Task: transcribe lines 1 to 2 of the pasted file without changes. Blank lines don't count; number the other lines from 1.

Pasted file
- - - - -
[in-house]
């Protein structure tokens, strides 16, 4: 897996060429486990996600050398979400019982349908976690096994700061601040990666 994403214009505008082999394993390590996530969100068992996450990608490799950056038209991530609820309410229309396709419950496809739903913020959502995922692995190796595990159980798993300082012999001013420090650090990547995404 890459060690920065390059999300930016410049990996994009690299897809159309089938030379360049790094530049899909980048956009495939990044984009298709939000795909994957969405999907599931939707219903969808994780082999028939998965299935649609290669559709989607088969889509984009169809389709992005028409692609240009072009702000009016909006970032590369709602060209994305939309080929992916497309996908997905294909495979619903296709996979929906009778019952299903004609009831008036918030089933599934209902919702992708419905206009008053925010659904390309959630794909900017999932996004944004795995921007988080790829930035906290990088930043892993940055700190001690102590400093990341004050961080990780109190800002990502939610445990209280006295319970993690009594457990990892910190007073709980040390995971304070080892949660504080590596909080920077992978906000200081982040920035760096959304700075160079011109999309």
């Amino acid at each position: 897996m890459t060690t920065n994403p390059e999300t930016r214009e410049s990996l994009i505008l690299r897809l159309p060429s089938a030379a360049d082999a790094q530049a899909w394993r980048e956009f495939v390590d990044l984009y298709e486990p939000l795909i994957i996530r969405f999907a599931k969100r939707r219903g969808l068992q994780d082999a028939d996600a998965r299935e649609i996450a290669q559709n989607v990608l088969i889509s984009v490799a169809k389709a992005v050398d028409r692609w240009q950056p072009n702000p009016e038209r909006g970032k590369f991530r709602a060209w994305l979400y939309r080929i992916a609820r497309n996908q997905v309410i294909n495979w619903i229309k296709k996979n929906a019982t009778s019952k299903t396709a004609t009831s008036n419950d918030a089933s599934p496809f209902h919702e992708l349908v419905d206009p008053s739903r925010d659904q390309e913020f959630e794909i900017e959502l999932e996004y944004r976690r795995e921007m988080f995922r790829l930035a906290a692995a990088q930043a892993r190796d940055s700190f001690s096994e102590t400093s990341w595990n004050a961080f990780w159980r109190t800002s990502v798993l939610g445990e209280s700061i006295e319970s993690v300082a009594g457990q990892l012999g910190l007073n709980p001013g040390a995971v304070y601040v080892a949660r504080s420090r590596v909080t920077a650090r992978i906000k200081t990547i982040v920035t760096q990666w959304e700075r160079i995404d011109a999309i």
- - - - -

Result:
[in-house]
């Protein structure tokens, strides 16, 4: 897996060429486990996600050398979400019982349908976690096994700061601040990666 994403214009505008082999394993390590996530969100068992996450990608490799950056038209991530609820309410229309396709419950496809739903913020959502995922692995190796595990159980798993300082012999001013420090650090990547995404 890459060690920065390059999300930016410049990996994009690299897809159309089938030379360049790094530049899909980048956009495939990044984009298709939000795909994957969405999907599931939707219903969808994780082999028939998965299935649609290669559709989607088969889509984009169809389709992005028409692609240009072009702000009016909006970032590369709602060209994305939309080929992916497309996908997905294909495979619903296709996979929906009778019952299903004609009831008036918030089933599934209902919702992708419905206009008053925010659904390309959630794909900017999932996004944004795995921007988080790829930035906290990088930043892993940055700190001690102590400093990341004050961080990780109190800002990502939610445990209280006295319970993690009594457990990892910190007073709980040390995971304070080892949660504080590596909080920077992978906000200081982040920035760096959304700075160079011109999309």